For years, the top speed of the world's fastest land animal has been listed as 64 miles per hour – but that record is based on a single measurement, taken all the way back in the 1960s. So researchers flew to Botswana, where they outfitted wild cheetahs with motion- and acceleration-tracking collars. After measuring hundreds of runs, the researchers had a new top speed.
And that speed is actually slower than the previous record. How much slower? Well... not much. And, in fact, the fastest cat in this most recent study had its speed recorded while coursing its prey through vegetation, so there's that to consider, as well. Ed Yong has the details on this fascinating study (published in today's issue of Nature) in his latest piece for Phenomenon:
[Professor of locomotor biomechanics Alan Wilson] recorded a total of 367 runs, of which a quarter ended in a kill. There were many surprises. Wildlife documentaries typically show these cats hunting during the day in open grassland. But Wilson’s individuals were hunting day and night. They also made half their runs among shrubs or thick vegetation, and were actually more successful in thicker cover.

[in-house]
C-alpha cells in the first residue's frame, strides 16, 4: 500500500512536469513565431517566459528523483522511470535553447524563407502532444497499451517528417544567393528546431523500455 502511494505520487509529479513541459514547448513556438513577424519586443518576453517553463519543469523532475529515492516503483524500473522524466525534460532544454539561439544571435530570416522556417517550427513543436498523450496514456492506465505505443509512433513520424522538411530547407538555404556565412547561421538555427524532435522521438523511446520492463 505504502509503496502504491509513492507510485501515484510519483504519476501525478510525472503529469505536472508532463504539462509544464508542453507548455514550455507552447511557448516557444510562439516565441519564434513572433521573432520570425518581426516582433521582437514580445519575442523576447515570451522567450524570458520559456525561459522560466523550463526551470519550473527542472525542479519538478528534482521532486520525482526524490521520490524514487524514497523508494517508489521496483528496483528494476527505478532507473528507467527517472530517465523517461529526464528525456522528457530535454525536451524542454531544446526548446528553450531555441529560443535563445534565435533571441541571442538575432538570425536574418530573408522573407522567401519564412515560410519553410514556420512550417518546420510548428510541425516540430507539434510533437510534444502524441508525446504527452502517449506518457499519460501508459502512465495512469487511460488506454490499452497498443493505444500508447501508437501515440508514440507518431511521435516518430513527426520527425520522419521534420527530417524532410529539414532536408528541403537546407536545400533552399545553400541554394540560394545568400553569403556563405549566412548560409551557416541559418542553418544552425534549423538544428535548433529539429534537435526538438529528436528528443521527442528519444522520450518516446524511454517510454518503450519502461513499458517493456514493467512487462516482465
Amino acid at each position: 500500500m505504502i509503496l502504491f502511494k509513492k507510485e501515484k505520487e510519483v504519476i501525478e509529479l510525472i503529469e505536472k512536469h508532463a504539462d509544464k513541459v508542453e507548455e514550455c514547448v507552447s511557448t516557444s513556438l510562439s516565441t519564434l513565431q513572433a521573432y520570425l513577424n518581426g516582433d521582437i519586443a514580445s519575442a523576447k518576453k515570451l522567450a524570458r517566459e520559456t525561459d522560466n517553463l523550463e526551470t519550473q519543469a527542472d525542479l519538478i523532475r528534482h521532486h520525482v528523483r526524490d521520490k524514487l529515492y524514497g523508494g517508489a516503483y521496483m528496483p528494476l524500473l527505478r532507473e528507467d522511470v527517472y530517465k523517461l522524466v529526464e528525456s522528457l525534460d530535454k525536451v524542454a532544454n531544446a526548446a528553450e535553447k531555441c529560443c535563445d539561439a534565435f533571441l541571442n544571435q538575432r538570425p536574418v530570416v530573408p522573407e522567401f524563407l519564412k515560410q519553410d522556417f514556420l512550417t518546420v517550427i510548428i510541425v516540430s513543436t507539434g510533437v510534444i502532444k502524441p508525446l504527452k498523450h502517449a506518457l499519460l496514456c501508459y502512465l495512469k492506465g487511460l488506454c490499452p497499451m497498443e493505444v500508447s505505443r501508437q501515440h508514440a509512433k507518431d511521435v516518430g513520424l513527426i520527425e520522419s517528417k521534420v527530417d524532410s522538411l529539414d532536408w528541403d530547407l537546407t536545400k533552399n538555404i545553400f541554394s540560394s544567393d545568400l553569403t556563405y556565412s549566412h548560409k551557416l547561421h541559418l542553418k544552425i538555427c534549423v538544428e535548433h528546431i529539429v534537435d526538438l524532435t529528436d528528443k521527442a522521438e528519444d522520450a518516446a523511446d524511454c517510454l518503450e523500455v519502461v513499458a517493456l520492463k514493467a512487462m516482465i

The collars cemented the cats’ speedy reputation. The fastest individual, appropriately named Ferrari, hit a top speed of 59 mph, very close to the reported 64 mph maximum. And while that old measurement was taken on a flat, track-like surface, Ferrari was running through vegetation.
As this brief excerpt suggests, Wilson and his team learned much, much more about these animals than their top speed. Their findings – which demonstrate that cheetahs rarely run at full tilt (average top speed was just 33 mph to preserve, the researchers hypothesize, maneuverability) – add to our understanding of everything from cheetahs' hunting tactics to their biomechanics to their bone composition. For all the details, check out Yong's piece over at Phenomena. To read the research in full, head to Nature.
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